"Yeah, remember that TV show when we we're kids about the talking car?"
"My Mother the Car," I asked.
"No, that other one, the one where the car had a red light sensor thing that moved back and forth on its front.”
"You mean on the grill," I stated more than asked. She nodded vigorously. "Knight Rider, the show was Knight Rider." I told her.
"That's the one, that's the one," I found her excited response to be contagious.
"Your eyes reminded me of that show traveling back and forth like that car's red sensor thing, almost as if you were reading something." She reached up and removed my hand from my face. "Shit J, I can see your cheekbone. Here." Barefoot, she had picked her away among the minefield of debris that covered are bathroom floor.
"Be careful," I yelled to her.
"Don't say that, you'll jinx me." She replied and somehow, somewhere found a clean wash cloth, antibiotic ointment and peroxide. She picked her way back to the safety of the carpeted hallway. "You're definitely going to need stitches or staples or something. Let's clean you up in the bedroom bathroom first, I think..." She stopped talking and walking all at once. "You're right J, the crap on the floor won't be difficult to clean, but there is blood everywhere; the floor, ceiling, the tile, tub, sink...I mean everywhere. We may have to hire professional cleaners." She had another look, took my offered hand, switched off the light and locked the door behind her.
In our bathroom it seemed brighter than usual. "I don't feel so good Pix."
"You lost a lot of blood, babe, of course you don't feel well." She bent my face over the sink; removed my half-assed makeshift bandage and poured peroxide into my wound, it fucking hurt.
"Fuck me!" I bellowed.
"Hold still and don't be such a baby. She peered at my face closer. "J, I think there is still some glass in your cheek. We're going to the emergency room now."
"Just dress it here."
"Like hell, every time you talk or move you start bleeding out pretty good again. We're going, and that's final." I'll call Marta and Cole and ask them to pick up the kids after swim practice, they won't mind."
"Yeah, okay," I replied only half listening. My head was swooning. "I'll drive." I said.
"Like hell," She said again. "J, I think it's the same side of your face that has that other scar, but can't tell because of all the blood."
"What other scar?" I asked.
I don't remember much about the ride into the hospital. I do remember Pixie telling me to hold the dressing tight against my face. She had placed gauze around the glass shrapnel and wouldn't let me pull it out. She told me that I needed to let the doctors remove it or I would lose even more blood. So I applied pressure with my hand while my fingers straddled around the glass. Whenever Pix hit a bump a sharp edge of shard bit into the web of my hand between my flip off digit and ring finger. The glass made a slight scraping sound almost imperceptible by pinging out tiny Morse code messages on my wedding band. I think I may have gone into semi-shock and drifted off into unconsciousness, when I opened my eyes again my wife and a PA or a doctor stood over me. The guy had to be too young to be a doctor, but he had already cultivated one of those, "I'm-the -doctor-and-you're-not" attitudes.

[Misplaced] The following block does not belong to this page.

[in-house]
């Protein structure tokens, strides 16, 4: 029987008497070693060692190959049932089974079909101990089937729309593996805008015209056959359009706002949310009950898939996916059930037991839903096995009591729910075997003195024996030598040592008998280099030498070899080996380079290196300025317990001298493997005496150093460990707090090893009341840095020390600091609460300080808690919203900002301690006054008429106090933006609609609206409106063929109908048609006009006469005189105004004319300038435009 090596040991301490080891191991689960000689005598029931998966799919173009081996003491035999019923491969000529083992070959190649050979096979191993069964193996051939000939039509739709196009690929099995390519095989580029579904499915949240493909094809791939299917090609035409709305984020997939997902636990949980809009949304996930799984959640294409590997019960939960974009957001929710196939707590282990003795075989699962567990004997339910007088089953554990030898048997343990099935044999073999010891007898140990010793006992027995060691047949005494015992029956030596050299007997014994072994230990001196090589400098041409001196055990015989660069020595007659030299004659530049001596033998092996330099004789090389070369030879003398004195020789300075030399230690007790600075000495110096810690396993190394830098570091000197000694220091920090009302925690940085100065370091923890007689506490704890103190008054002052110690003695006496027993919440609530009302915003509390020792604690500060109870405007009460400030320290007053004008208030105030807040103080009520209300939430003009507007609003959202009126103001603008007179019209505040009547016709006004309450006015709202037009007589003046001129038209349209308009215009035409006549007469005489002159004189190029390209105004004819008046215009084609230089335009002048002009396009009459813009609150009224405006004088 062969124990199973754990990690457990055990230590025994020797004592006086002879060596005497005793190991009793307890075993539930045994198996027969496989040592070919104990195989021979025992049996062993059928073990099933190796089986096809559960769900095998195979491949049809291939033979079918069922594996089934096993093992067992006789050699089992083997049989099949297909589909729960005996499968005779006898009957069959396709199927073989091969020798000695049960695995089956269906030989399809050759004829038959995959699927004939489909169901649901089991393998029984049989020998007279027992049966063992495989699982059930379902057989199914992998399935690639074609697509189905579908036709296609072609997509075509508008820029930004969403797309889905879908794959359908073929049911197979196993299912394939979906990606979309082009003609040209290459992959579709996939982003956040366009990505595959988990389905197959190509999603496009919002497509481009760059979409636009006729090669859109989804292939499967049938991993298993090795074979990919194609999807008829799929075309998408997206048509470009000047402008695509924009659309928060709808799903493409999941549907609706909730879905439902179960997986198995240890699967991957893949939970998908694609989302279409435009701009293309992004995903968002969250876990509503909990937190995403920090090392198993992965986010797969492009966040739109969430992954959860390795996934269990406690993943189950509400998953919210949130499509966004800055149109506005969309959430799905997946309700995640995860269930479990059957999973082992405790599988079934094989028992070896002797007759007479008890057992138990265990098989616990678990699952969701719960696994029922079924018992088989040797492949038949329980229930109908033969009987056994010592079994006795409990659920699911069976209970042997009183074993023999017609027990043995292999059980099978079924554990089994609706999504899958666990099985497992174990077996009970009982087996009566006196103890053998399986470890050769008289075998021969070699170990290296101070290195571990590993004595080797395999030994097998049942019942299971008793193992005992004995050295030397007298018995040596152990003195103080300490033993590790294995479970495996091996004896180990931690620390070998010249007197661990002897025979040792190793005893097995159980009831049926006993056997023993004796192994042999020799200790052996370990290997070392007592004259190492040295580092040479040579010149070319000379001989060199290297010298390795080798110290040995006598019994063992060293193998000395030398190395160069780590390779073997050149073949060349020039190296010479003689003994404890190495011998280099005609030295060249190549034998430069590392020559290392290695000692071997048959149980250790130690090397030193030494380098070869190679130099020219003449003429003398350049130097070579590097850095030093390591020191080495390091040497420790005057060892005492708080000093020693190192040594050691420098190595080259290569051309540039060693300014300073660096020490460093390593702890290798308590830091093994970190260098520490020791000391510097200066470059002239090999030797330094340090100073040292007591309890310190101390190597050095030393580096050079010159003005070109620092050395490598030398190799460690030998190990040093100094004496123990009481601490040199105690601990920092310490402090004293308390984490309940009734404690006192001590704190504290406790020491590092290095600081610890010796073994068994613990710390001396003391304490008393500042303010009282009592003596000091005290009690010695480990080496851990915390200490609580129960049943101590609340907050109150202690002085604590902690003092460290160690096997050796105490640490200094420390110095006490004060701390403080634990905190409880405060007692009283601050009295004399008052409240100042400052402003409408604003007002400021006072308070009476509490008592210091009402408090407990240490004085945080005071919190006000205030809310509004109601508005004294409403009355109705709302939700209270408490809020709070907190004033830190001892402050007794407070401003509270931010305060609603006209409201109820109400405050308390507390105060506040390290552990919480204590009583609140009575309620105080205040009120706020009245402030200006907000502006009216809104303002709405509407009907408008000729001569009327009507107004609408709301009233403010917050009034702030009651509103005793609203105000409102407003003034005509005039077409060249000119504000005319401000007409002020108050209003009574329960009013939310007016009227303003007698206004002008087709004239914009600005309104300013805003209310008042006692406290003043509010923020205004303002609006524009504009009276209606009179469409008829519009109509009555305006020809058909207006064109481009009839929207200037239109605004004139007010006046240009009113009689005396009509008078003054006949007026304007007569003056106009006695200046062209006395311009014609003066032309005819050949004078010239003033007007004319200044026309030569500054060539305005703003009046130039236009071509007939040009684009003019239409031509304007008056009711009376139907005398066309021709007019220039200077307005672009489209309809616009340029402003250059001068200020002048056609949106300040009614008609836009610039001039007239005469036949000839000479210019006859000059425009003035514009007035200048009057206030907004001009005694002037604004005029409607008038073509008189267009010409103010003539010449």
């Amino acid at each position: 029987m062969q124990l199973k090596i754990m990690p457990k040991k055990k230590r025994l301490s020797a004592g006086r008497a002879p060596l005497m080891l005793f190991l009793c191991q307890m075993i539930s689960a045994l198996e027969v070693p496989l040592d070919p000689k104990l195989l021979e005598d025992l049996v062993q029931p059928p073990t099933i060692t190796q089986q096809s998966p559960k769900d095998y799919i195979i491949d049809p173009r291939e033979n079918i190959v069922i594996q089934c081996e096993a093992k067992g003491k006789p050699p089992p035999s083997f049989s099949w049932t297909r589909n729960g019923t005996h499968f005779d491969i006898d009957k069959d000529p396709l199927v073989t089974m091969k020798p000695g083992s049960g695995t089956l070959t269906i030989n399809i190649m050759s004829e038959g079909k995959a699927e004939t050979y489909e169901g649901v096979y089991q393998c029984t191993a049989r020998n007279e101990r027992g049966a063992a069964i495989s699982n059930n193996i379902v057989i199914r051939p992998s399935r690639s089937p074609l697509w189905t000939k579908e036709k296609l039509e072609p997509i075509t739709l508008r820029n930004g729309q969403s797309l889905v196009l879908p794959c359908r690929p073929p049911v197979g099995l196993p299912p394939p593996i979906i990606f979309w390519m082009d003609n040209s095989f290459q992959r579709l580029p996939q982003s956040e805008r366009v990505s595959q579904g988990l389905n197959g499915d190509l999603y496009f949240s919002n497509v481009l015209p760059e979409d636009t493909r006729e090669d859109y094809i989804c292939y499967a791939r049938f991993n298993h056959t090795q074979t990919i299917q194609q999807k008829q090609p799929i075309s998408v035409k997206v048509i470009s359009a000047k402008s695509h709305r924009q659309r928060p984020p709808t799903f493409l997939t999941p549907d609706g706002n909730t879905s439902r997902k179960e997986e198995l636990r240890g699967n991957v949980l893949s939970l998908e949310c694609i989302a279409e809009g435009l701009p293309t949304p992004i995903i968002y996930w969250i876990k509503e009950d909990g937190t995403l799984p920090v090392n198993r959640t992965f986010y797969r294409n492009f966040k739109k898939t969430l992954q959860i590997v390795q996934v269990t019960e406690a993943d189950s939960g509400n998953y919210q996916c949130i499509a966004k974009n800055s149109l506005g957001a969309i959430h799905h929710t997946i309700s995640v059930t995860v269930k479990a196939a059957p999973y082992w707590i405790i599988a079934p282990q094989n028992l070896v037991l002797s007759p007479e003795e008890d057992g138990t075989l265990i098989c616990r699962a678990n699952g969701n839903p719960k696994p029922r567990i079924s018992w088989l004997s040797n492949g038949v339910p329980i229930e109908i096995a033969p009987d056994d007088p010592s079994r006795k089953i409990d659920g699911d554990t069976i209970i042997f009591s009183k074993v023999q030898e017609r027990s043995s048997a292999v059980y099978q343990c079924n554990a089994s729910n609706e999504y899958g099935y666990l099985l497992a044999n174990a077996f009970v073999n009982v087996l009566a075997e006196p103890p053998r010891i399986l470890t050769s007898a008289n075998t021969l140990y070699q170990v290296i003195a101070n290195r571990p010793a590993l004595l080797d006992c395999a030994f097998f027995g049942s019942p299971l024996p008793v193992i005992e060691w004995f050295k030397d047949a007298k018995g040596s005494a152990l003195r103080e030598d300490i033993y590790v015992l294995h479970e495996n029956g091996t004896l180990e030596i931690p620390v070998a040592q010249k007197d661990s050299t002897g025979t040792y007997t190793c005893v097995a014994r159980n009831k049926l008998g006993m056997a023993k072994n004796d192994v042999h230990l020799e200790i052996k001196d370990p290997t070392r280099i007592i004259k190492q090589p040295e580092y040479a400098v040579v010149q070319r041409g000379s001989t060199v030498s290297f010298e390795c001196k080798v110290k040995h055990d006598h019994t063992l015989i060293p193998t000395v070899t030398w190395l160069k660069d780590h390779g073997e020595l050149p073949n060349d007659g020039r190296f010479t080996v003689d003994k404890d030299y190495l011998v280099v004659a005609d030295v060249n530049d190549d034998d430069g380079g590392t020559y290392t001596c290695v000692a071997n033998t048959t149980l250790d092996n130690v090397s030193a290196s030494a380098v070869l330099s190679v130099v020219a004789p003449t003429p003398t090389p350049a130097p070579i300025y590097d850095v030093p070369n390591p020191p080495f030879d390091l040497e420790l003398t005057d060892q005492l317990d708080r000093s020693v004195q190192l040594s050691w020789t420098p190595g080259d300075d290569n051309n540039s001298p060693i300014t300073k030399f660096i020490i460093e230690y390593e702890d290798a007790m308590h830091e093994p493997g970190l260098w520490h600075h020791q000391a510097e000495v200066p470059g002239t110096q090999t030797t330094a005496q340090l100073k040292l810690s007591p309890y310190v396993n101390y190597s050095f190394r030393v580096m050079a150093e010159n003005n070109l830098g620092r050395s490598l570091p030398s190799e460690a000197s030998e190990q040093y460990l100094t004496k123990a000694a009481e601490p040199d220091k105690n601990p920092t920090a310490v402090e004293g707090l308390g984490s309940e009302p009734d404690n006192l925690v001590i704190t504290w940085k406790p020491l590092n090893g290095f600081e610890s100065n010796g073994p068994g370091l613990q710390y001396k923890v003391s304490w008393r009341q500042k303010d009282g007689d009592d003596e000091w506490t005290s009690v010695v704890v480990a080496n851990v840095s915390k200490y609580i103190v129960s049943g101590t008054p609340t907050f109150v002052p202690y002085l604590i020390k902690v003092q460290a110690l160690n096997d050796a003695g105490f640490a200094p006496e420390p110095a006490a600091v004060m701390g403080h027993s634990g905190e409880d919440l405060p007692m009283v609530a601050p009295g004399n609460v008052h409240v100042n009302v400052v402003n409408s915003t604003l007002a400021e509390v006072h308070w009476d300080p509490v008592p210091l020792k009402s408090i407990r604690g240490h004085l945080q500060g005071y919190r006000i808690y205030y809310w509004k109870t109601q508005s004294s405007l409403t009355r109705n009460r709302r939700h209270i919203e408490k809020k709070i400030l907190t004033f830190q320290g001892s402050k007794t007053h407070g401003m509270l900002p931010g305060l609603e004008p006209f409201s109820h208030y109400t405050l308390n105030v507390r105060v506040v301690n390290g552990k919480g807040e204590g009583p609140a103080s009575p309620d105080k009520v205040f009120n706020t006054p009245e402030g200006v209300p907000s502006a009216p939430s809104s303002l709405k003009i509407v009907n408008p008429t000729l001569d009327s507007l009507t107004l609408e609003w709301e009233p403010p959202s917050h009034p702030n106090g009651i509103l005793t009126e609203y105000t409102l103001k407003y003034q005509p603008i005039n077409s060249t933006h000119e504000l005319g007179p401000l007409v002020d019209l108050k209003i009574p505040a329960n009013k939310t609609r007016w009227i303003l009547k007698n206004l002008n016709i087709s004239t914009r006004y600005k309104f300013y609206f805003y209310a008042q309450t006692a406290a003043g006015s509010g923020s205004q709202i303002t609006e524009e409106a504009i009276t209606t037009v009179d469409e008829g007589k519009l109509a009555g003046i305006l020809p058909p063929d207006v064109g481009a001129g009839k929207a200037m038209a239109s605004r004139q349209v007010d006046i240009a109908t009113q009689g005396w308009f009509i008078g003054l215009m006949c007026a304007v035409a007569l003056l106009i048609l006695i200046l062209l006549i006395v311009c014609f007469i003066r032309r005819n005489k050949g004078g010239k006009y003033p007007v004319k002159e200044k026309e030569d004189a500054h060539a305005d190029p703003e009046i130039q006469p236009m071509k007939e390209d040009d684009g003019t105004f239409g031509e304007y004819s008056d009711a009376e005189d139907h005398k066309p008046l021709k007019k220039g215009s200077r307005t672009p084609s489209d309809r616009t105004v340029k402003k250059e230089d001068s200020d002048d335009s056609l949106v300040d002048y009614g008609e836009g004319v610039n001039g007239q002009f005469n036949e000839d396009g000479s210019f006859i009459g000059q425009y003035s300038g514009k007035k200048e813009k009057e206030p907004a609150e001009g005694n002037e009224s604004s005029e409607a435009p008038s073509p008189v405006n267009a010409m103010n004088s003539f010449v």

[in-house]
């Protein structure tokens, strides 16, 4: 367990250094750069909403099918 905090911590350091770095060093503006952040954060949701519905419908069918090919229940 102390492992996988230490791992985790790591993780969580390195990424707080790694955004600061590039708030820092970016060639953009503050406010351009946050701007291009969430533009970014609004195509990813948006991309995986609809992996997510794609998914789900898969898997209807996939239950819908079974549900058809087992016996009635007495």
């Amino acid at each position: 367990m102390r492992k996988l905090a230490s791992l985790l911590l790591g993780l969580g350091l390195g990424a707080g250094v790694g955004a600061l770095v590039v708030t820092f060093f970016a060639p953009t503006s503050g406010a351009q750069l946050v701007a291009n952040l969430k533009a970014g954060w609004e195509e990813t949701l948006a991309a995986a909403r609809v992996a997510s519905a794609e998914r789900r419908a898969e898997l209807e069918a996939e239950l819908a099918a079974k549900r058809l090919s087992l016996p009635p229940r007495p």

"There is evidence of former reconstructive surgery. Has you husband had facial injuries before?"
"None that he could recall, but he has had a scar on his cheek, barely noticeable, really, ever since I met him. He doesn't remember how he got it. Is he in a lot of pain?"
"The inner scar tissue is quite extensive. The former injury must have been traumatic. I gave him something for the pain. He'll be zoned out for a while. I'm not sure if there is any nerve damage, time will tell."
"Will there be a big scar Doctor?"
"Plastic surgery techniques are state of the art these days, evolving all the time. I'm sure the plastic surgeon can repair the recent damage very well. That shouldn't be a problem. The older injuries, I'm not so sure about, be sure to get all the details from the surgeon. We stapled off and stitched the bleeds. He shouldn't lose anymore blood. I am worried about the chance of infection, so I'm prescribing antibiotics just in case."
His youngness annoyed me, even though I faded in and out, I found him irritating. Even though I was snowed, I knew he was trying to impress my wife. He kept checking her out. She didn't seem to notice, but I noticed.
"There is one thing that I think should be investigated, Mrs. ,um..."
"Sally, just call me Sally."
His voice lowered into a slick conspiratorial whisper. If I wasn't doped up, I might have hit him. "Sally, I ordered a psychiatric consult just in case, his injury is self-inflicted."
Self inflicted? Are you fucking kidding me? I remember thinking to myself, Pompous ass, why didn't Pix hear the insincerity in his voice.
"You think he did it on purpose?"
"Past traumatic events can be easily blocked out by the mind. From the older scar tissue one can deduct that there has been earlier trauma." His voice dropped to another level that sounded slimy to me, worse than the psychobabble he fed my wife. "Don't concern yourself too much Sally. It is routine that we seek a psychiatrist when it comes to severe disfiguration of the face, to help the victim, er, patient deal with the shit."
Did that little asshole say shit? If he did, Pix didn't seem to be too concerned with his bedside manner, let alone his beside language.
"His face will be disfigured? I thought you said that he would be all right."
"I did, but sometimes, the patients react badly to the news of a facial injury and it is good to have a professional nearby just in case. Sally, would you like to get a cup of coffee?"
I knew it, that fucker! If I could just focus, I would show him facial disfigurement.
"I'm not thirsty doctor, but if you lock the door and draw the curtain I'll show you close up and personal what you've been undressing with your eyes for about the last ten minutes."
"Suddenly I don't want coffee either Sally."
This couldn't be happening, through the shadows of my eyelids and the fog in my mind, my wife took off her clothes as the dick-head doctor, locked the examining room door and pulled the curtain around them.
"Call me Pixie," she said, dropping onto her knees and unbuckling his pants."